Knight played summer ball for the Maryland Monarchs and enrolled at St. Paul's as a freshman. One year later, he transferred to Boys' Latin, where, before long, Bordick was named the school's baseball coach.
"When we heard we were getting Mike Bordick, we couldn't have been happier," Knight said. "We were able to catch a little bit of his career and see what kind of player he was. He taught us the right way to play baseball. We knew he was giving his best to us, and we were trying to do the same for him.
"I can't tell you how many things I learned from Mike Bordick. It's endless -- his approach to the game, his knowledge of the game. You tie up your cleats and you go out there every day and you give it your best. That's the biggest thing I took from him, how to come from the park ready to play every day."
"It was a lot of fun coaching Austin," Bordick said. "First of all, he was a very talented high school player. He pitched and played a very good shortstop, with good range and a strong arm. He's a passionate player and it's a great tribute to him that he is with the Orioles today."
In May 2008, Knight capped his outstanding career at Boys' Latin, joining Kevin Daley, Devon Jerrard and Hunter Mitchell in leading the Lakers to the B Conference championship, with a 3-2 win against Park, the Lakers' third conference championship and their first since 1993.
One year later, he was playing second base at Palm Beach State College and playing in the infield and outfield for the prestigious Youse's Maryland Orioles Collegiate powerhouse. Among his teammates for Youse's were Vellegia and his former Calvert Hall teammate Pat Blair; Andrew Parker of Cardinal Gibbons, now a junior catcher at Towson University; Tyler Hibbs of Arundel; and Kevin Brady, the former all-state pitcher from Gaithersburg High in Montgomery County.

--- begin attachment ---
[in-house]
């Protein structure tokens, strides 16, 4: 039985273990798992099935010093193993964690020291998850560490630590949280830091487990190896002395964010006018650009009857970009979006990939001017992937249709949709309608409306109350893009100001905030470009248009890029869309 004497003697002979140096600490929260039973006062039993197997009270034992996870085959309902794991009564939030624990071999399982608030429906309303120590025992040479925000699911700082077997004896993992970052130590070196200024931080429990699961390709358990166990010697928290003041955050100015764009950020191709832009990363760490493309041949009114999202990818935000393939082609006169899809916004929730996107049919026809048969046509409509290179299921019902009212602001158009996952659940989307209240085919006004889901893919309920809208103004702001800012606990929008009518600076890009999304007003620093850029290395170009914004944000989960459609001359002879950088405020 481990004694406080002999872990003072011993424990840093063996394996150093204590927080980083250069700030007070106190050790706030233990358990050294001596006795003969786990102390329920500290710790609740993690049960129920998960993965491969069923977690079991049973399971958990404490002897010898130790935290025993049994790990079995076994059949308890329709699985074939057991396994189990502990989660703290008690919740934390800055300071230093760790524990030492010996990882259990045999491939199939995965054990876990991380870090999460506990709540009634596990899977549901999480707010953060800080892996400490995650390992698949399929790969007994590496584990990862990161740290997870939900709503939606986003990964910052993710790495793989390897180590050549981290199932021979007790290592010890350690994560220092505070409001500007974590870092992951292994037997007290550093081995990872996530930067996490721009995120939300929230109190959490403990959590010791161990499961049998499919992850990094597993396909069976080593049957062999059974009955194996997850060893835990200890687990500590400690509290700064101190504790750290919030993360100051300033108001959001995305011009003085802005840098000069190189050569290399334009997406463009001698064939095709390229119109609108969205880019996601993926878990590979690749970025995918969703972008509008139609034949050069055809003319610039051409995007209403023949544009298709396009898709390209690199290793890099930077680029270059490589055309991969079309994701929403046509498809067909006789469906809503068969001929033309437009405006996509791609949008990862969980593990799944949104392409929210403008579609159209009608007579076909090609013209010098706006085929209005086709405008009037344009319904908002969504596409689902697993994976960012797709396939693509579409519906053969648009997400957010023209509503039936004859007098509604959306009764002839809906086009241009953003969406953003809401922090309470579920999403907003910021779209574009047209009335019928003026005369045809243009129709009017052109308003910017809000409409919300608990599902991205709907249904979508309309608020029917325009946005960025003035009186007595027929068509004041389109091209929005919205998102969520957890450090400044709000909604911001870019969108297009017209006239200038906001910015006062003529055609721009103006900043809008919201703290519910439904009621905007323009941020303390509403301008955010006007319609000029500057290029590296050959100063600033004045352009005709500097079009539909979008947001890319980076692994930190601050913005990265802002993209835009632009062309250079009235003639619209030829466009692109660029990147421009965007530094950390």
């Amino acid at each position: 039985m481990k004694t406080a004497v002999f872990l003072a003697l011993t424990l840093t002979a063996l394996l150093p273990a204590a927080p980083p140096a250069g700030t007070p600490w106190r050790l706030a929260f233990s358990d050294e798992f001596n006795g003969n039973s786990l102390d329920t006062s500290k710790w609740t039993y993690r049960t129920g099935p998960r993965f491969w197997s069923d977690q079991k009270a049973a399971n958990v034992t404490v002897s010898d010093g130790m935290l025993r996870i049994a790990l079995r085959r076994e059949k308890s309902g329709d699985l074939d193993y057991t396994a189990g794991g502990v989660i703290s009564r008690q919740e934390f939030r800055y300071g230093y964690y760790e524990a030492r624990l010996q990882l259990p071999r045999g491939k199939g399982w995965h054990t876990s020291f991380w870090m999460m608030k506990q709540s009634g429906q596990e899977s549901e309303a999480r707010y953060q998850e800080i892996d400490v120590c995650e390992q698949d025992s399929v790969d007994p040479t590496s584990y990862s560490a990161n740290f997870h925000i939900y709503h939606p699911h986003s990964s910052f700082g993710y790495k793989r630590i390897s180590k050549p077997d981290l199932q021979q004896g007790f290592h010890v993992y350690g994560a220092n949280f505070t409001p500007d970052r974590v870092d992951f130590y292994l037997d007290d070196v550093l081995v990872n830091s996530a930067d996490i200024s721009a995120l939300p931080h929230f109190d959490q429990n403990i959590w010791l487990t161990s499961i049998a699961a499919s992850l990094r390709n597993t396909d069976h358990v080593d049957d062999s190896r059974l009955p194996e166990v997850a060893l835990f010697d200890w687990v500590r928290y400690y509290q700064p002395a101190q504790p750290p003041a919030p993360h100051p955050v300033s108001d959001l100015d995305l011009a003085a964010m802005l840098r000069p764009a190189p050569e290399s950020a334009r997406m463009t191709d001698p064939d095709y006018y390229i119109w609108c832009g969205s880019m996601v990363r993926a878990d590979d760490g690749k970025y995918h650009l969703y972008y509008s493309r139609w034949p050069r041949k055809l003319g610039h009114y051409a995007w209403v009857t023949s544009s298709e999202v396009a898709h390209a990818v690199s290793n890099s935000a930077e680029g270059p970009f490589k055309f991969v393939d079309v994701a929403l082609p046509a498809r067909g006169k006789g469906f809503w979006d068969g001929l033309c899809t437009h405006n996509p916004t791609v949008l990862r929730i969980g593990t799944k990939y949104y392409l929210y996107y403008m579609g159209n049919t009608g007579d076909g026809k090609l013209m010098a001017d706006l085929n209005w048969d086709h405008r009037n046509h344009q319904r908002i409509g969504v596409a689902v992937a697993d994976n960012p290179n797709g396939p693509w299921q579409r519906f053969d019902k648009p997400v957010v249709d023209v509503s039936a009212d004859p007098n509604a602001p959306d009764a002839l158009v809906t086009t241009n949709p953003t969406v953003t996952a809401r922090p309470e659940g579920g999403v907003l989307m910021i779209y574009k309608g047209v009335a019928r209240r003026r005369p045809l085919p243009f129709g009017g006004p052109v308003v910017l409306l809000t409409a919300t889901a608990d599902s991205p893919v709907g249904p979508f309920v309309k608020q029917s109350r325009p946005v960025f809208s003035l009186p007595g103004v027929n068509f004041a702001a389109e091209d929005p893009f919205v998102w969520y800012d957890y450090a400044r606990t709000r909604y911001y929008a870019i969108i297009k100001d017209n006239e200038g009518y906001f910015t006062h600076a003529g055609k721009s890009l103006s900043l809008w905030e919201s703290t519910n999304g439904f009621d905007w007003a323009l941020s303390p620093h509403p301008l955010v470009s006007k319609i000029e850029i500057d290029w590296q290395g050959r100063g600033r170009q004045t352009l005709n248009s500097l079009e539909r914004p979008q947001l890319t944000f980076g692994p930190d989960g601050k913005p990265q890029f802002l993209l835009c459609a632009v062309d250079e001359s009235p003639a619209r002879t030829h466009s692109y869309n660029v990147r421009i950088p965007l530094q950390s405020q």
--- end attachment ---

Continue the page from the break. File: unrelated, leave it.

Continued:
After finishing his second year at Palm Beach, Knight was drafted by the Orioles in June 2010, although he said he hadn't been sure his hometown team would actually select him.
"I talked to the Orioles," Knight said, "but I didn't know if they were really interested. As the draft drew near, I was obviously trying to keep my mind clear. But there was definitely that little thing in the back of my mind that said, 'Please Orioles, please Orioles, please Orioles,' and it worked out, so I was happy."
Getting drafted is obviously the first part of any young player's journey into professional baseball. The second part is staying there and playing well enough to advance through the system.
The Orioles farm system received a facelift this year when Dan Duquette took over as the team's general manager, though Buck Showalter has had more of an impact on the minor league players.
"They keep pounding us that Buck cares about us and wants us to do well," Knight said. "When I signed, it was Buck's first year. As minor leaguers, everything starts down here at the lower levels. We work our way through the system and ultimately make the big league team. Buck wants his players coming through our system, and you can definitely tell now they're working toward that."
One of the ironic twists to Knight's tenure with the Orioles is that Bordick, his former high school coach, is now the team's minor league special assignment instructor.
"He made plays that separated him from the other players," Bordick said. "He switch hit and had power from both sides, very smart baseball player, had really good instincts for the game and was well ahead of the other players in that category, could have played anywhere on the field and been our best player."
"Not many people can say they play a game for a living," Knight said. "There are so many people out there who don't have the opportunity to achieve their dream. I'm one of the lucky few. I'm honored and proud and couldn't be happier."
Issue 172: April 2012